Booking weeks out


Prevent client disappointment with scheduling by offering what you can do.

Booking a veterinary appointment

Photo: Lek/Adobe Stock

Q. When clients call to schedule pets’ checkups, we are booking 3 to 6 weeks out. What should we say to prevent disappointing clients?

A. Saying, “We can’t see your pet for 3 weeks” will frustrate callers and escalate emotions. Focus on what you can do. Offer the next 2 available appointments.

Say this: “Our next available appointments are <date, time 1> and <date, time 2>. Which do you prefer?”

To increase appointment availability, implement these strategies:

Send reminders 60 days ahead.

Clients should receive text and email reminders for checkups 60 days ahead instead of 30. You will have more appointment availability and lead clients to forward book. In May, send reminders for patients who will have services due in July.

Text this: “<Pet name> will be due for a checkup <date>. We are experiencing increased appointment requests. Book now for your first choice of time, day, and doctor. Book online or download our app. View our preventive care plans with monthly payments.”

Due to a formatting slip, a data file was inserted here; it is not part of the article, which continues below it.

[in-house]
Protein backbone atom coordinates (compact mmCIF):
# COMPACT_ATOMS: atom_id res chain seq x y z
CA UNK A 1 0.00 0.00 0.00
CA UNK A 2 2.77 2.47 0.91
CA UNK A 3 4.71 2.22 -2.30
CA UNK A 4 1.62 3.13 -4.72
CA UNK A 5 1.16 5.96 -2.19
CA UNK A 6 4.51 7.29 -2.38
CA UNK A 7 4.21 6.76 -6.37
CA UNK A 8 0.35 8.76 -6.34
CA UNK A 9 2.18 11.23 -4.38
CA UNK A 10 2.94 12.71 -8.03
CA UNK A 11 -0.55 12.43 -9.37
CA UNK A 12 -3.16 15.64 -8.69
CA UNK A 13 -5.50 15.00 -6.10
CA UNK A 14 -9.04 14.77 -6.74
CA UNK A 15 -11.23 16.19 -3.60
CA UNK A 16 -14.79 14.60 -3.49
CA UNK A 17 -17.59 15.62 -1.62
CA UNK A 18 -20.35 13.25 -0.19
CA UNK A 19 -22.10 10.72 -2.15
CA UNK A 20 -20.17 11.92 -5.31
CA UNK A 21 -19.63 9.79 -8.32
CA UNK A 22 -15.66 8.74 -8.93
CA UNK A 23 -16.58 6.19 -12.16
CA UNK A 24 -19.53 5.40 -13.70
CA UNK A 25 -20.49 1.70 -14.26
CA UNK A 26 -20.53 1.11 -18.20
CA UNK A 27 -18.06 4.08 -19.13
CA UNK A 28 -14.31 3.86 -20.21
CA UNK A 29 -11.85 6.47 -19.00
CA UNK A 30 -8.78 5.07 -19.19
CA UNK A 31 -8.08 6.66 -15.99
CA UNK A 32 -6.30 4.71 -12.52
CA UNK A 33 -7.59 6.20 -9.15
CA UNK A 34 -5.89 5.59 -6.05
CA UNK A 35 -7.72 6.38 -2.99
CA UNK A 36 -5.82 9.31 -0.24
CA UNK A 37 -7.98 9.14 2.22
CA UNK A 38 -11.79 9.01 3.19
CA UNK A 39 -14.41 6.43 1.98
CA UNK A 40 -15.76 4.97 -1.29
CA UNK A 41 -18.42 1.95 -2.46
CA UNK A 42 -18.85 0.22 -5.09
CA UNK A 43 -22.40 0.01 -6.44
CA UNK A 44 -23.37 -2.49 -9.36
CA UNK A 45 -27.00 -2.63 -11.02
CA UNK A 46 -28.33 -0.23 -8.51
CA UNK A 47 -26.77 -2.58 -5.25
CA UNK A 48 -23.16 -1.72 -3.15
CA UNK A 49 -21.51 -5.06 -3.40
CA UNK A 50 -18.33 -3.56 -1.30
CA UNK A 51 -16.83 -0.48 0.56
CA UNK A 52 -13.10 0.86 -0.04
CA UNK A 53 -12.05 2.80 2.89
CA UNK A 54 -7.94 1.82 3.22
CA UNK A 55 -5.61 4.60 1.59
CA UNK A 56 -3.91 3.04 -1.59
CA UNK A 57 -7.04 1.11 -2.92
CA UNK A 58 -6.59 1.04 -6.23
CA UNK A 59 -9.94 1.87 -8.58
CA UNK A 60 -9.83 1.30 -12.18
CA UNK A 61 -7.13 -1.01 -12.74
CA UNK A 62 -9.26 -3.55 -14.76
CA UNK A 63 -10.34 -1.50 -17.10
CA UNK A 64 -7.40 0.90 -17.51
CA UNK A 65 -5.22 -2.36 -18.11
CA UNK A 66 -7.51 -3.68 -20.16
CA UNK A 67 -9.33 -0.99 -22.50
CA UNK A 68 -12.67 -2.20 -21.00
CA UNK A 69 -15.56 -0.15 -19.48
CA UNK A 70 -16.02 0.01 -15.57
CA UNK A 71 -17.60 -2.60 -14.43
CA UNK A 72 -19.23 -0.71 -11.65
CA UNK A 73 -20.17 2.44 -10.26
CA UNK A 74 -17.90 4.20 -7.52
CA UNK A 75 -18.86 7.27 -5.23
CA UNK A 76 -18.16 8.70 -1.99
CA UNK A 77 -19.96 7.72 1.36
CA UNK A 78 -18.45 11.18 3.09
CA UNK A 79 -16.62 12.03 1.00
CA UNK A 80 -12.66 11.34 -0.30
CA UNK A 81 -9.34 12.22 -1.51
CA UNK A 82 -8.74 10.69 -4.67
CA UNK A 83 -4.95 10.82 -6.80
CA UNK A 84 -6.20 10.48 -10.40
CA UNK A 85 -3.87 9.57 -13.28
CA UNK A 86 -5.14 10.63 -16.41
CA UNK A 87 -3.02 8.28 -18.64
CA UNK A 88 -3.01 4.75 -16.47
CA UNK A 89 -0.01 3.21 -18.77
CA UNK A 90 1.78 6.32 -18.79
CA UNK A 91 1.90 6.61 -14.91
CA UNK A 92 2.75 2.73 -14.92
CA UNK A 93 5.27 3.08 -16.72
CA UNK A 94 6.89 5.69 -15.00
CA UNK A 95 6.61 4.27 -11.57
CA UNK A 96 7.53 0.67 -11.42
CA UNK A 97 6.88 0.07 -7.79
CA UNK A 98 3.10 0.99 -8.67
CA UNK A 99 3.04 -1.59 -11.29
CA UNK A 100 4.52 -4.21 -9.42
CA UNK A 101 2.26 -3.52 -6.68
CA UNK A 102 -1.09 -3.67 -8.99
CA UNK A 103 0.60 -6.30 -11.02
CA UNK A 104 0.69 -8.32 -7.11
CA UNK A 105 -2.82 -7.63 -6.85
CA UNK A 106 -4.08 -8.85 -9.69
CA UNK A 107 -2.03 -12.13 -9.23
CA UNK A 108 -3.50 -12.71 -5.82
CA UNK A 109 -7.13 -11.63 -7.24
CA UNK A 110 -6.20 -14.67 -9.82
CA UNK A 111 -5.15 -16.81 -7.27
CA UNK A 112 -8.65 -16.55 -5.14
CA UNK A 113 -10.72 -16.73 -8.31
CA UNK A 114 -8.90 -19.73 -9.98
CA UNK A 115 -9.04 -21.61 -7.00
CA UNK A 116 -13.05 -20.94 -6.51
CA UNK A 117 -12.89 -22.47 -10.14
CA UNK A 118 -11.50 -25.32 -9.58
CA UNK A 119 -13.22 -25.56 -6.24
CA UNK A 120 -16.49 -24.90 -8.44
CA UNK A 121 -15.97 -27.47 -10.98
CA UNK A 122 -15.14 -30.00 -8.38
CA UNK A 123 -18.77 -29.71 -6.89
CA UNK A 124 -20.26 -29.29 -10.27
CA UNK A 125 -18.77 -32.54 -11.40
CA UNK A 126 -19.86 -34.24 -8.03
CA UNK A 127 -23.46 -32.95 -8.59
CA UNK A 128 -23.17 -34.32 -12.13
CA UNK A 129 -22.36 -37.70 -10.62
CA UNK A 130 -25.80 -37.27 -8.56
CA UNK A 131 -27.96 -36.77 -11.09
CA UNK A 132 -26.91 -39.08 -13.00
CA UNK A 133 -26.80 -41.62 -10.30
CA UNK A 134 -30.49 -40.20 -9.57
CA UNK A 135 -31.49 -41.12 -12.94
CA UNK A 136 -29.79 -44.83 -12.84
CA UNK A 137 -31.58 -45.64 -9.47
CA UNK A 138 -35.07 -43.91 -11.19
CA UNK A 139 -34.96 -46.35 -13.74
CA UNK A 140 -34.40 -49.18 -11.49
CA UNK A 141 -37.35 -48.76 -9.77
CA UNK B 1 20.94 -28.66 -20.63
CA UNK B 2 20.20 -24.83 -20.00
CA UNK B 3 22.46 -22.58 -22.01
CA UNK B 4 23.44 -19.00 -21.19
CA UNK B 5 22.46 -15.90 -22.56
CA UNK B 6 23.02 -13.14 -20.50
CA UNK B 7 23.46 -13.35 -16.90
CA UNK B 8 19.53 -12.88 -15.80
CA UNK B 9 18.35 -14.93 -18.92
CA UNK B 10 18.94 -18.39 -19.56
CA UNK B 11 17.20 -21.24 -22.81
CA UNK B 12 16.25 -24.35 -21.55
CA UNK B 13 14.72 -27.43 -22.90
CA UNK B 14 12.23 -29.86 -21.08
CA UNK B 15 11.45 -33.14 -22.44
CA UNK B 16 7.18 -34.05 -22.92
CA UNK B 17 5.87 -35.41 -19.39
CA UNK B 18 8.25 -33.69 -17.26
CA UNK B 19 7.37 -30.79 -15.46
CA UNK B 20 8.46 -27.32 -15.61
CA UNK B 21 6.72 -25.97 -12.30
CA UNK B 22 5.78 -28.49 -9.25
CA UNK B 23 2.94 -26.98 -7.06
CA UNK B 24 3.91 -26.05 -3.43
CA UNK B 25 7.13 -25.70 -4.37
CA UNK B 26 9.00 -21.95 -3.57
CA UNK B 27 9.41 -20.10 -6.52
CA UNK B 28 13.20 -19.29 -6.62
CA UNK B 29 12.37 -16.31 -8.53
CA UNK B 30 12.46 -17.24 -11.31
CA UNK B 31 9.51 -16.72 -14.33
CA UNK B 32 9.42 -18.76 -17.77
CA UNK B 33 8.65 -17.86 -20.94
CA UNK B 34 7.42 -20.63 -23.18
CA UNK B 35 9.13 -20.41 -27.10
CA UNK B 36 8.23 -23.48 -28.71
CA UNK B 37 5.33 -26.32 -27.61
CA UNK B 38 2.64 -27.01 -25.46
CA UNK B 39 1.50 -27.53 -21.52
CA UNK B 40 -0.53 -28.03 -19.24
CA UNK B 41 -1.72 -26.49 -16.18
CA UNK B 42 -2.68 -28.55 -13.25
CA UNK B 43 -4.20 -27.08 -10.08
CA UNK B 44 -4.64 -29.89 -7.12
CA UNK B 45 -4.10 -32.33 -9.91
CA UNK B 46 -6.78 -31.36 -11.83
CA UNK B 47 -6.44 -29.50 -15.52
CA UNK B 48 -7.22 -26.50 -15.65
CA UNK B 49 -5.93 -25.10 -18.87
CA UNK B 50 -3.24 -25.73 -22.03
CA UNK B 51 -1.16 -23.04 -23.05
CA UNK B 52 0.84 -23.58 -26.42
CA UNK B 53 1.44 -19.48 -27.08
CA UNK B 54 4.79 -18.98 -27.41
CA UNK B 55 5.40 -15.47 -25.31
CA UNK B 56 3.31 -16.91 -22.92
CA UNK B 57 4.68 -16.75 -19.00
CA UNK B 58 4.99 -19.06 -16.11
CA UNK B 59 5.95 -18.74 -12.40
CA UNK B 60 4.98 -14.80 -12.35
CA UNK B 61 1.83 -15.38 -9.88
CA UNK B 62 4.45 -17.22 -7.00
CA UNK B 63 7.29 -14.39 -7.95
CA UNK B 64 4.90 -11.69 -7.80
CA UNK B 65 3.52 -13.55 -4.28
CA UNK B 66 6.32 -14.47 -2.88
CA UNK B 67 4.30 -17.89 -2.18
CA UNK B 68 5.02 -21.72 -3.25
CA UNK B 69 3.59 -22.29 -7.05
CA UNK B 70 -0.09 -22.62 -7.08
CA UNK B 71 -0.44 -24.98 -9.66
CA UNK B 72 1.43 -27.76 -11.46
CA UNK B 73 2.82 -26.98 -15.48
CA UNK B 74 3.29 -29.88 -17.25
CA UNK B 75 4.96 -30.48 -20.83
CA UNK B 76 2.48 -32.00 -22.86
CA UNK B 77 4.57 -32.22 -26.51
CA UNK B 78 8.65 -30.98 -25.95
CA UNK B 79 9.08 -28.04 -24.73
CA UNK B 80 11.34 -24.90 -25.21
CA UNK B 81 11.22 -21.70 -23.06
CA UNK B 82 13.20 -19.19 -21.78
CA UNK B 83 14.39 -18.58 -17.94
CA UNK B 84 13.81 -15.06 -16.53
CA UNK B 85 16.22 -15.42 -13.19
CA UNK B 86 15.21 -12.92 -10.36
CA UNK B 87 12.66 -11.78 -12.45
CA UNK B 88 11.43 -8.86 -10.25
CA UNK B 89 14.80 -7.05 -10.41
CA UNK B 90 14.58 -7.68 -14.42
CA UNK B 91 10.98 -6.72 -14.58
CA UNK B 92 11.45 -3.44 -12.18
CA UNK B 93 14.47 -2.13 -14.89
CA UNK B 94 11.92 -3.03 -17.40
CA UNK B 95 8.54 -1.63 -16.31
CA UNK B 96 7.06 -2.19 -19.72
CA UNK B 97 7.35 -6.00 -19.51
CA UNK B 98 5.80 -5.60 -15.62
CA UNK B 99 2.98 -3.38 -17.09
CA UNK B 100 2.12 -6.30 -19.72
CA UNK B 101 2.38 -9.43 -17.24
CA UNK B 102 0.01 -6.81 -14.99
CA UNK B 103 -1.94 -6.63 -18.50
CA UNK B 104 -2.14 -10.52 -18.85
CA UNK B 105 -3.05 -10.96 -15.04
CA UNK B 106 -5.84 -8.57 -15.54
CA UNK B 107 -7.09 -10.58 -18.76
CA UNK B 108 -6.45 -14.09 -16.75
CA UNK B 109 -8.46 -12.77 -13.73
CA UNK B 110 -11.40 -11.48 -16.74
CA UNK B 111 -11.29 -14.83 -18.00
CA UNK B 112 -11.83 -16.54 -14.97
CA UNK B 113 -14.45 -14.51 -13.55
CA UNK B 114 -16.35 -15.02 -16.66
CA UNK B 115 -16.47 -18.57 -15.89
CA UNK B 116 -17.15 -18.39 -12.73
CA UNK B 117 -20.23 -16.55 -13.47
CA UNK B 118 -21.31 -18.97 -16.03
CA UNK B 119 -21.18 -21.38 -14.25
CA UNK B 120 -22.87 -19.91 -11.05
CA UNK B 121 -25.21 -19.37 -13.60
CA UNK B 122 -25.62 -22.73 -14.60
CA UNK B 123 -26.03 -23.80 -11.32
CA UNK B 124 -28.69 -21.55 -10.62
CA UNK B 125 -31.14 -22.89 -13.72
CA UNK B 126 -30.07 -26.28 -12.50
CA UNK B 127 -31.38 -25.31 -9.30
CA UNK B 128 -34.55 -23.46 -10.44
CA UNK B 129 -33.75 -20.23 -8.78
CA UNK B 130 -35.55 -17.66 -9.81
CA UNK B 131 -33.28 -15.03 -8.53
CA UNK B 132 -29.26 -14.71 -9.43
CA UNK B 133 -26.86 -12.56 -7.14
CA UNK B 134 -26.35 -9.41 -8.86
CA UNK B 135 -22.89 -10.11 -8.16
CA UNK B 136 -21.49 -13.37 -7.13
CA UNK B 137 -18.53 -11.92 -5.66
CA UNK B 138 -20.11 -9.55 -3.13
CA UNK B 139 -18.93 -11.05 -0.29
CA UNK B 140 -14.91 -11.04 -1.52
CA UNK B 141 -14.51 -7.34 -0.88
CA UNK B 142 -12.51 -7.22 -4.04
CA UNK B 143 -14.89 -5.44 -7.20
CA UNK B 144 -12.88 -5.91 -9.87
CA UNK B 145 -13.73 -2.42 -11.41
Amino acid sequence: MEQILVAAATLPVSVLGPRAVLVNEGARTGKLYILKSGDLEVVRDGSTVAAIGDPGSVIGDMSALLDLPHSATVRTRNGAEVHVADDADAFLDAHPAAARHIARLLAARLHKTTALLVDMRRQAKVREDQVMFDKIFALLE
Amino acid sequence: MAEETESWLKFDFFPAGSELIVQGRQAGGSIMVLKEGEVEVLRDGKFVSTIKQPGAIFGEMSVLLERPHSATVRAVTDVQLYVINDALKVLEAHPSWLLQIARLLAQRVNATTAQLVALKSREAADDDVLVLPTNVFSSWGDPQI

Use benefit statements like, “Book now for your first choice of time, day, and doctor.” Drive clients to online and app booking tools because 70% prefer to schedule appointments via text or app.1 Hyperlinks let clients click to book while reducing call volume. If your hospital offers preventive care plans, share links where clients can learn more and enroll online before checkups.

Forward book next care during checkout. Use the following 3 appointment types:

Pediatric exams
If you are booking 3 to 6 weeks out, puppies and kittens risk missing timely vaccinations. At the end of the first exam, forward-book the series of pediatric appointments.
Let’s say a client visits today with an 8-week-old puppy. Say this: “Your puppy will need exams and vaccinations at 12 and 16 weeks of age. We need to provide timely exams to monitor <pet name>’s growth and development and provide vaccines for ongoing protection. We will schedule your puppy’s next 2 appointments today, so you will get your first choice of time, day, and doctor. Let’s set the next appointment when your puppy will be 12 weeks old. Do you prefer <date, time 1> or <date, time 2>?”
Once the client agrees, say: “Great. We will see <pet name> on <date, time> for the 12-week appointment. Now let’s book the 16-week visit. Do you prefer <date, time 1> or <date, time 2>?” Let the client know to expect confirmations.

Progress exams
Avoid saying “recheck,” which clients may perceive as free and optional. The word “progress” communicates that follow-up care is medically necessary and you’re moving forward in resolving the health concern. When patients need progress exams, forward-book the next appointment today to ensure timely follow-up care. Seeing the same veterinarian builds client confidence that the medical problem will be resolved and supports exam efficiency. A different doctor will need more time to review the medical record to learn the previous veterinarian’s diagnosis and treatment.